General Production Process

  1. 1. Mining of raw clay The raw clay used for Iga ware is mined in Mie prefecture: the areas of Marubashira and Makiyama and in the area surrounding the city of Ueno.
  2. 2. Clay production For the step where mined soil is used to produce clay, the production method varies depending on the piece being produced. In order to produce tableware, a method called elutriation is used, where soil particle groups are divided according to the size of the soil grains. On the other hand, when producing vases, clay is produced by a method known as the drying process, in which soil is first dried and turned into powder before water is added.
  3. 3. Casting In order to remove air bubbles, clay is kneaded by means of a method known as “chrysanthemum kneading". Chrysanthemum kneading, also known as chrysanthemum wedging, gets its name from the fact that after kneading, the clay resembles a chrysanthemum flower. Once the air has been removed, the next step is casting. There are four main types of casting methods. These include lathe casting, forming by hand, and slab casting where pieces are cast using a block known as a slab. There is also a method where the clay is piled into a coil shape.
  4. 4. Finishing the form This step involves finishing the form of the pottery by adding the handles and decorations that are characteristic of old Iga. Methods of pattern application include slip trailing, where patterns are applied with clay and dissolved in water, line engraving, where only lines are engraved, and flower prints where patterns are produced by pressing flowers or grass into the clay.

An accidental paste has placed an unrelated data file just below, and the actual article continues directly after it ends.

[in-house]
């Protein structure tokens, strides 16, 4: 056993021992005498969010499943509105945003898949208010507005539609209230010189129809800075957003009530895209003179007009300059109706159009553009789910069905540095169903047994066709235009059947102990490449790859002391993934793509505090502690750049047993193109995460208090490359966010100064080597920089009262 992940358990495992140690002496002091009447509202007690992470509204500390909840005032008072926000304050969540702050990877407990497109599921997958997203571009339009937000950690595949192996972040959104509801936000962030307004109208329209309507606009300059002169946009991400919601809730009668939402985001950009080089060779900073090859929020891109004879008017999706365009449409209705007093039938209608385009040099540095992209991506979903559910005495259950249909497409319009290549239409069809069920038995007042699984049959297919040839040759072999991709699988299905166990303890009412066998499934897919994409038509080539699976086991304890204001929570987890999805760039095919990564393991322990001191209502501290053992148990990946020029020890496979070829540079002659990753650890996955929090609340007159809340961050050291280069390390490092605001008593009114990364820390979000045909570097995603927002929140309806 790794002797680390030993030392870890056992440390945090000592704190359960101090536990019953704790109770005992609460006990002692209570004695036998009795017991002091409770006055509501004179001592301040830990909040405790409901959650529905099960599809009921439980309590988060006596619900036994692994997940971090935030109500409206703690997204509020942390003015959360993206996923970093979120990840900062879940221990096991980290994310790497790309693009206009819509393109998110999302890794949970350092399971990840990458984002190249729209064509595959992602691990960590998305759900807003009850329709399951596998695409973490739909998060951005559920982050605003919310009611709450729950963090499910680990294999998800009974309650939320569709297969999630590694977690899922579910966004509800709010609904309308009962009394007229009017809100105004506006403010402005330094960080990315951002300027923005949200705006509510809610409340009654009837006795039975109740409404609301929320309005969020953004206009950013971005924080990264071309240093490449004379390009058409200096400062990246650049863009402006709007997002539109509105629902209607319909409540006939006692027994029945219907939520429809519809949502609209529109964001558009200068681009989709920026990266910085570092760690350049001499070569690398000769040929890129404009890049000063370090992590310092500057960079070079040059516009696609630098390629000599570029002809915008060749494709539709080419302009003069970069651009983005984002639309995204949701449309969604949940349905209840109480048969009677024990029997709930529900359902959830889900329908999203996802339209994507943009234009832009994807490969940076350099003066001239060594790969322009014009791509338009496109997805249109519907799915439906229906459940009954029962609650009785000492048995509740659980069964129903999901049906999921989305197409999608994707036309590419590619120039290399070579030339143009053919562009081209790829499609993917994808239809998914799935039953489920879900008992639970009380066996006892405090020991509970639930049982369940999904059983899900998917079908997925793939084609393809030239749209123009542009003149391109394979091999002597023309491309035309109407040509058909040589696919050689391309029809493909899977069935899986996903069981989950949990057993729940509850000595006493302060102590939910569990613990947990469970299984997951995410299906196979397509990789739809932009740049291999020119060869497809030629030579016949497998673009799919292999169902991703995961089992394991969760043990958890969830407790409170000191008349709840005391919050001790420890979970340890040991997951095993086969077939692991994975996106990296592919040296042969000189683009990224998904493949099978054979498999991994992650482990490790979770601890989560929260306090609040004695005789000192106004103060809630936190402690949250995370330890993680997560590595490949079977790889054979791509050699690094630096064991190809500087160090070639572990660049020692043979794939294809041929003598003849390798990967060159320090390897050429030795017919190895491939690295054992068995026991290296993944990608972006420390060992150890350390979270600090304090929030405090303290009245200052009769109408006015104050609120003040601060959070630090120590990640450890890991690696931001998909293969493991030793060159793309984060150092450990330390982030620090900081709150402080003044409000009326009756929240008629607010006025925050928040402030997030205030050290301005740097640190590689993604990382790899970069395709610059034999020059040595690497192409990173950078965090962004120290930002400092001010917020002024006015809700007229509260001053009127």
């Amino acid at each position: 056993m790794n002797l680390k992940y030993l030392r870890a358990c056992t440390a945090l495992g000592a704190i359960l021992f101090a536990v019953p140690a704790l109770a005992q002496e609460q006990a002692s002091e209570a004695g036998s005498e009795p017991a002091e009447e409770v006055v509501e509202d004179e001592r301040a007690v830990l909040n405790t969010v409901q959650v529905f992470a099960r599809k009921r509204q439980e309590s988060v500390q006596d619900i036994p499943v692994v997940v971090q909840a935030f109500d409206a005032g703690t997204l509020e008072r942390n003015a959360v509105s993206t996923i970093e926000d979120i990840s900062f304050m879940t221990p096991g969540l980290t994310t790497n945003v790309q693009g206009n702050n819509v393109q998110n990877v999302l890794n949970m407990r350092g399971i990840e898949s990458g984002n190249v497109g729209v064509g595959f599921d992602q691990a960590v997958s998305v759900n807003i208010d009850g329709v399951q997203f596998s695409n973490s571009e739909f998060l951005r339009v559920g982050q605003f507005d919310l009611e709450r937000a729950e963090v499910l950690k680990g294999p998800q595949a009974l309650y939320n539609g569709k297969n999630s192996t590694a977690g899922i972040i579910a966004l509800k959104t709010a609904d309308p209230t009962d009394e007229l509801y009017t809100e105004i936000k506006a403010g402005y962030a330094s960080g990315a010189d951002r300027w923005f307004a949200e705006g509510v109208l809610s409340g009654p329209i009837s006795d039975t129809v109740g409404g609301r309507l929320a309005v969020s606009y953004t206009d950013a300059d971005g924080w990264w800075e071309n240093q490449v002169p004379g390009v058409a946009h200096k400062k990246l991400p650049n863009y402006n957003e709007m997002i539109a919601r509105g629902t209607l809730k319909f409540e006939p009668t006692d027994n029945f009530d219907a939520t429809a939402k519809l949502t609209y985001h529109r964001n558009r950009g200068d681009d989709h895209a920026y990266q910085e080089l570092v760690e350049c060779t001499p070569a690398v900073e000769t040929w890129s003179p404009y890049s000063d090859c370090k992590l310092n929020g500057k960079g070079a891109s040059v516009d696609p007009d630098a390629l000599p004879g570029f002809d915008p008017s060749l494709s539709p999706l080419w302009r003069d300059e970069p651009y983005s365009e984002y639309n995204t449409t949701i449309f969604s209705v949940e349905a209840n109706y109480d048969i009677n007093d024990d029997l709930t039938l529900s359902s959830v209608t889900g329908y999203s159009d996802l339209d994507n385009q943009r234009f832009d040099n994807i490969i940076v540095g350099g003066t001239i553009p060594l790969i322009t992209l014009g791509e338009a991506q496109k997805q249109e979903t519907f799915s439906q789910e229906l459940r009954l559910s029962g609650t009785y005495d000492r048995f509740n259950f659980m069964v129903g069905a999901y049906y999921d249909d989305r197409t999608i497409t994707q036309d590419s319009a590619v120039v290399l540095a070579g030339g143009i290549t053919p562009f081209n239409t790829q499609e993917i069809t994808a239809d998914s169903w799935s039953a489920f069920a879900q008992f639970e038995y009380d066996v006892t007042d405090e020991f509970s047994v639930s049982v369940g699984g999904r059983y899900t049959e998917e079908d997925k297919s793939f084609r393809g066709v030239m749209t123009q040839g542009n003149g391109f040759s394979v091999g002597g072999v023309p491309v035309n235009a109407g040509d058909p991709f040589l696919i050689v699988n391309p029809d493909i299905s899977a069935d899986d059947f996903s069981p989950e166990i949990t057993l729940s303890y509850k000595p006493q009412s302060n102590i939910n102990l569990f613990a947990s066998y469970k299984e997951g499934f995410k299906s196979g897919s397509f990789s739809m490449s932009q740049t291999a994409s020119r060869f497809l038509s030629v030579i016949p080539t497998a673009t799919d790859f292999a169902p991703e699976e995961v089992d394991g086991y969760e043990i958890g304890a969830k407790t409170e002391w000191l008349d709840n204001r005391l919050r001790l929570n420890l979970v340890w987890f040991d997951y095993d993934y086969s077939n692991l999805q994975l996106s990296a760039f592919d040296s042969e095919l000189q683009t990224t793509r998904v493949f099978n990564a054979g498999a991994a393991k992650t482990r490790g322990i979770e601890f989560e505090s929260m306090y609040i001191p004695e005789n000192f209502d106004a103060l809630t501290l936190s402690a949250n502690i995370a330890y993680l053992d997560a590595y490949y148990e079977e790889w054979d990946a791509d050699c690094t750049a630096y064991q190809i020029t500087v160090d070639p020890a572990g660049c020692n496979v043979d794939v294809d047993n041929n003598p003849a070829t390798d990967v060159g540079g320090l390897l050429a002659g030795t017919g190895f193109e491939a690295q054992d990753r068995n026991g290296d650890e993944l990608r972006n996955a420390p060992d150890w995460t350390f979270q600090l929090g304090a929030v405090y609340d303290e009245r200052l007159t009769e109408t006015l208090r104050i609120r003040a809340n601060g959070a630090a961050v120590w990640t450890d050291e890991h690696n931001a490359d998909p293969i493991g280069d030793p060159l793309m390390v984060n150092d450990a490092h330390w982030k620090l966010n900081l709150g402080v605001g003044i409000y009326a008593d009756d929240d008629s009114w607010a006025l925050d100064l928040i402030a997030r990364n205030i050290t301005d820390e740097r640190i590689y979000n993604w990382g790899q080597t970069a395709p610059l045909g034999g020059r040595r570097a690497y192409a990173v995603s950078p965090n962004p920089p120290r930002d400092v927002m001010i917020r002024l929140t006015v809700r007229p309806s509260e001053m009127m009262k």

5. 5. Drying The pieces are left in a drying room or under sunlight in order for moisture to be completely removed.
  6. 6. Firing This process involves baking inside a kiln at around 700-800℃ (about 1292-1472℉). This is when Iga ware's characteristic vidro glaze is produced with ash covering, painting, and glazing that will prevent dirt/water corrosion. Gas kilns and climbing kilns* are often used, and in the case of gas kilns, baking is carried out continuously 15-30 hours at a time over four to seven days, while in climbing kilns the process takes around four to ten days.
    When painting, the paint that is used is a medium blue colorant called asbolite, which is often used to draw patterns as well as as well as dye ceramics. If not painting, decoration is carried out by means of ash covering through the use of climbing kilns, and the vidro glaze that is produced here has a large bearing on giving the piece its essence of Iga ware. For the glazing, plant based ash glaze or calcareous glaze containing lime stone is often used.

    *A climbing kiln is an ancient, wood-burning pottery kiln brought to Japan from China and Korea notable because it is built on a slope.
  7. 7. Removal of pots from the kiln This is the process of removing pieces from the kiln. If these are taken out too quickly, there is a risk of breakage due to sudden temperature change, so the pieces must first be adequately cooled before they are removed.

Where to Buy & More Information

Igayaki Dento Sangyo Kaikan